RALEIGH Business leaders from North Carolina urged lifting the guest worker restrictions on foreign citizens as part of a coordinated national effort to break the tea party stranglehold in Congress and salvage immigration reform.
Speakers representing Triangle businesses SAS, Golden Corral, Biologics, Fleet Feet Sports and the N.C. Farm Bureau took turns speaking Wednesday at the Greater Raleigh Chamber of Commerce, emphasizing that immigration reform would boost the state’s economy by supplying much needed labor here.
“We have to post a job and wait for two years sometimes before we can fill it,” said Jim Goodnight, CEO of SAS, the Cary software company. “If this country doesn’t compete, then the innovation is going to foreign countries.”
The coordinated advocacy effort is an attempt to overcome long-standing suspicions from the more conservative wing of the Republican party that immigration reform will take jobs from unemployed Americans.
The Raleigh event was among some 60 activities coordinated in 25 states to put public pressure on the U.S. House of Representatives to update the nation’s immigration policy and make it easier to hire foreign nationals. In North Carolina, speakers in Charlotte, Hendersonville and Asheville included representatives from the construction industry and nursery growers, both heavily dependent on foreign labor.
The national business coalition urging immigration reform highlights a public split between the Republican Party’s practical pro-business establishment and the more ideologically oriented tea party wing in the House of Representatives.
In Washington, the Day of Action for Immigration Reform included speakers from a who’s who of traditional Republican allies: the U.S. Chamber of Commerce, the Business Roundtable and the National Association of Manufacturers.
The U.S. Senate last year passed a comprehensive immigration overhaul bill that includes many provisions the Raleigh speakers applauded. The U.S. House has refused to consider the legislation, which would increase border security, create a path to citizenship for undocumented immigrants, and include guest worker provisions.
House Republicans want to focus on tightening border security to cut off access into the United States from Mexico. They feared that the Senate legislation would reward immigrants who came here illegally by offering amnesty and a path to citizenship for the estimated 11 million undocumented people in this country.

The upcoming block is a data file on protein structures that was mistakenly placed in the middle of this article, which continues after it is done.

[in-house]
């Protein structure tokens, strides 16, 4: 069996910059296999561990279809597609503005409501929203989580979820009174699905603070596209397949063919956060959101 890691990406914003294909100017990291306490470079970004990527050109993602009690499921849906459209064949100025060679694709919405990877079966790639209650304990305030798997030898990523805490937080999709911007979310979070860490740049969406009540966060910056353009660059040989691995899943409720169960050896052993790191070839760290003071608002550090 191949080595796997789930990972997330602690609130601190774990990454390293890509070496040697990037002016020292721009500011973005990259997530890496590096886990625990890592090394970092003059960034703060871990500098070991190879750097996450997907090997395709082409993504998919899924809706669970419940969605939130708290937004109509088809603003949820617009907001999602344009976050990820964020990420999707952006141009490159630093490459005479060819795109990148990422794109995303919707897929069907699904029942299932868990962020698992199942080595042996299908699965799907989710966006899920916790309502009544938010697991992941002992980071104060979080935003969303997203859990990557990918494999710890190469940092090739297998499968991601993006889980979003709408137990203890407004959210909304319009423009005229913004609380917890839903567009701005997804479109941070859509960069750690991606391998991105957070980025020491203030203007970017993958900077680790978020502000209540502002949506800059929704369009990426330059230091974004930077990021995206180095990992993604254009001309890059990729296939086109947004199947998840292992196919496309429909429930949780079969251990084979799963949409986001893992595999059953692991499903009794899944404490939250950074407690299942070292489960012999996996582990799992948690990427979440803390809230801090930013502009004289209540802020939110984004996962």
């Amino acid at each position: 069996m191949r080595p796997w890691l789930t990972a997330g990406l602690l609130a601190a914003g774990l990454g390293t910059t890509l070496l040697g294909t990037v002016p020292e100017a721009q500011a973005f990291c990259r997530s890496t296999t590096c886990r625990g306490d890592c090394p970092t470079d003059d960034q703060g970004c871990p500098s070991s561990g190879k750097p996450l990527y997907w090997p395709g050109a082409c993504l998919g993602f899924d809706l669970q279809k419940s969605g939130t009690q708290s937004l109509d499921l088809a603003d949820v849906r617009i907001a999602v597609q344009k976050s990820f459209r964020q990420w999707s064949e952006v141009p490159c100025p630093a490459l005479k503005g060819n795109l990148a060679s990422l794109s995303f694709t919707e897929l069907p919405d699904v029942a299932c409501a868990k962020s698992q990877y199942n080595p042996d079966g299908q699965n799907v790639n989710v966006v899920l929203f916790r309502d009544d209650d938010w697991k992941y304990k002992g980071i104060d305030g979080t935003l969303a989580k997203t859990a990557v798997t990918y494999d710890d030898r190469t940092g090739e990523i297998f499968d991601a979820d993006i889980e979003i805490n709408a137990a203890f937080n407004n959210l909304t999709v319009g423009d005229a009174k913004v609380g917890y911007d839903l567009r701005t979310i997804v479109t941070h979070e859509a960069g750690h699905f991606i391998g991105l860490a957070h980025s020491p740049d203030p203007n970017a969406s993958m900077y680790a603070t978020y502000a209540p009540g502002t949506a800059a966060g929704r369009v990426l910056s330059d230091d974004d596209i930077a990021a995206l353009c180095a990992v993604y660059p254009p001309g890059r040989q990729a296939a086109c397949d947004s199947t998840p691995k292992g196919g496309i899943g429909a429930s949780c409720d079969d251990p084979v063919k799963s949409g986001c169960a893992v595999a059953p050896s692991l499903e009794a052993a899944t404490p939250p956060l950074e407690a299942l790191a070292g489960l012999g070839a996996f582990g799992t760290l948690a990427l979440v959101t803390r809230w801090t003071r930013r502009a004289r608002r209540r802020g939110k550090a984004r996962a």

However, Wednesday’s speakers hope individual provisions can be salvaged and passed as stand-alone bills.
Goodnight said companies like his want to be able to hire more qualified foreign students graduating from American universities with advanced degrees in engineering and the sciences. But the national annual limit of 85,000 visas for foreign workers is snapped up within days each year, he said, which means that thousands of students are turned away and U.S. universities end up training the workforces for competitors abroad.
Peter Daniels, vice president of the N.C. Farm Bureau, said most seasonal harvesting and other migrant farm work in North Carolina is being done by undocumented immigrants. About 70,000 migrant workers pick crops and do other farm work, Daniels estimated, and only about 10 percent are doing it legally as guest workers on H-2A visas.
Such visas are cumbersome because they’re limited to specific dates that have to be selected months before farmers know when their crops will be ready for harvest, he said.
“Farmers prefer to hire legally and the workers prefer to work legally,” Daniels said. “We need more visas for more workers in a program designed to meet market demand, versus some arbitrary roadblock erected to limit market demand.”
The shortage of farm labor has caused crops to rot in the fields, he said.
Also speaking in Raleigh was Richard Urquhart, chief operating officer of Investors Management Company, the Raleigh holding company of Fleet Feet, Golden Corral, Biologics and others. Urquhart offered character profiles of Hispanic immigrants who have succeeded in Investors Management, and said the business needs more people like them.
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